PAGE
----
The Kedushah of Yerushalayim

I look forward to reading Dov Fuchs’s column, “An American in Yerushalayim.” It’s optimistic, it’s upbeat and we see Yerushalayim with an ayin tov. But last week’s column was a disappointment.

Dov focused on his friend’s visit to Yerushalayim in a negative way.

Dov, your friend is a hero!

For every one like him who chooses to come to Eretz Yisrael there are so many heimishe Yidden who don’t come, for whom Yerushalayim is not on their agenda. Yidden who don’t seem to understand or feel the pull to the Holy City. Rather than spend some quality time in Eretz Yisrael — yes, even if they’re in a luxury hotel — they would rather go skiing in Vermont, see the Grand Canyon or spend Pesach in Austria. Don’t underestimate your friend’s accomplishment. He is part of those few American Jews who connect to the city’s kedushah.

The holiness of Yerushalayim isn’t limited to the streets of Meah Shearim. The kedushah of Yerushalayim is strong enough to easily penetrate the walls of a posh hotel. Shabbos in Yerushalayim is the real thing, wherever you are staying.

Nachman Zakon

Dov Fuchs responds:

Dear Rabbi Zakon,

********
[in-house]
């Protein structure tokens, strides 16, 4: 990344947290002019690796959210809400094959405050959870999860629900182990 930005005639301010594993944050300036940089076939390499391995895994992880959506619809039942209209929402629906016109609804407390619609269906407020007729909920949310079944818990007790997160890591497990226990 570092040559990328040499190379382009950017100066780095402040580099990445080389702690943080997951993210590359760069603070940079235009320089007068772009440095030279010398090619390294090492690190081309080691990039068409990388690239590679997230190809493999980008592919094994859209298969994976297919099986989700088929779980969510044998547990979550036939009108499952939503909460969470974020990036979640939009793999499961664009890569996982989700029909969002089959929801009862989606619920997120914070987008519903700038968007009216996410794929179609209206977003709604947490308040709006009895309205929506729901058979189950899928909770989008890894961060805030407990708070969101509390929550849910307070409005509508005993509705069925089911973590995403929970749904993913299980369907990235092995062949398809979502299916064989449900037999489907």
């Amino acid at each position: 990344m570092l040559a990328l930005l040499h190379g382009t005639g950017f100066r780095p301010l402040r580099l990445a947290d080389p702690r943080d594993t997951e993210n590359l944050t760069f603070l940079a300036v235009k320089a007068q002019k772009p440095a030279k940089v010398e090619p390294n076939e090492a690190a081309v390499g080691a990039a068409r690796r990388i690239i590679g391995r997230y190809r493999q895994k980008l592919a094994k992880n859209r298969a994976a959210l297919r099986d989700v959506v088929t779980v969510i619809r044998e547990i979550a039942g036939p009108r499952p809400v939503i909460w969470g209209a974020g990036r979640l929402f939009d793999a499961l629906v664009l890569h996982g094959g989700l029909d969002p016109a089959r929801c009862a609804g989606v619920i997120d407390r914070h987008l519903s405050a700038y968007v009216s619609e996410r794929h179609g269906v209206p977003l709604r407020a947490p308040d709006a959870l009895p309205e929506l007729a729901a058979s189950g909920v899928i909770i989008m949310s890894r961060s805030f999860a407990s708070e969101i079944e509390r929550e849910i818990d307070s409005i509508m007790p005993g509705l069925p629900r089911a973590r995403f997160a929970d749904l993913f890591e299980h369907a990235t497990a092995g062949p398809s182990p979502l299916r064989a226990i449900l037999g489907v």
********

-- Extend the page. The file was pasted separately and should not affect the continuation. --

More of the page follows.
I am honored that you read my articles and appreciate your feedback. As you wrote, people travel all over the world for vacations and anyone who comes to Eretz Yisrael has a wonderful zechus and that should never be played down. My friend (and, really, his wife, who urged him to go) definitely deserves credit. As I wrote: “I commended him for taking time off from work to come to Yerushalayim for chizuk. … It’s not easy leaving it all behind. …” I agree that Yerushalayim holds tremendous kedushah, “enough to penetrate the walls of a posh hotel,” but, unfortunately, there are other walls and barriers that need to be penetrated in order to inspire a person: the walls that we erect around our hearts. Sometimes, being preoccupied with “living it up” prevents the lev from “letting it in.” I felt that my friend was fooling himself (and his wife) by considering his Shabbos in the lap of luxury as a true opportunity to be inspired. His trip was definitely a positive step, but with such an abundance of tangible kedushah available, I think he really missed out.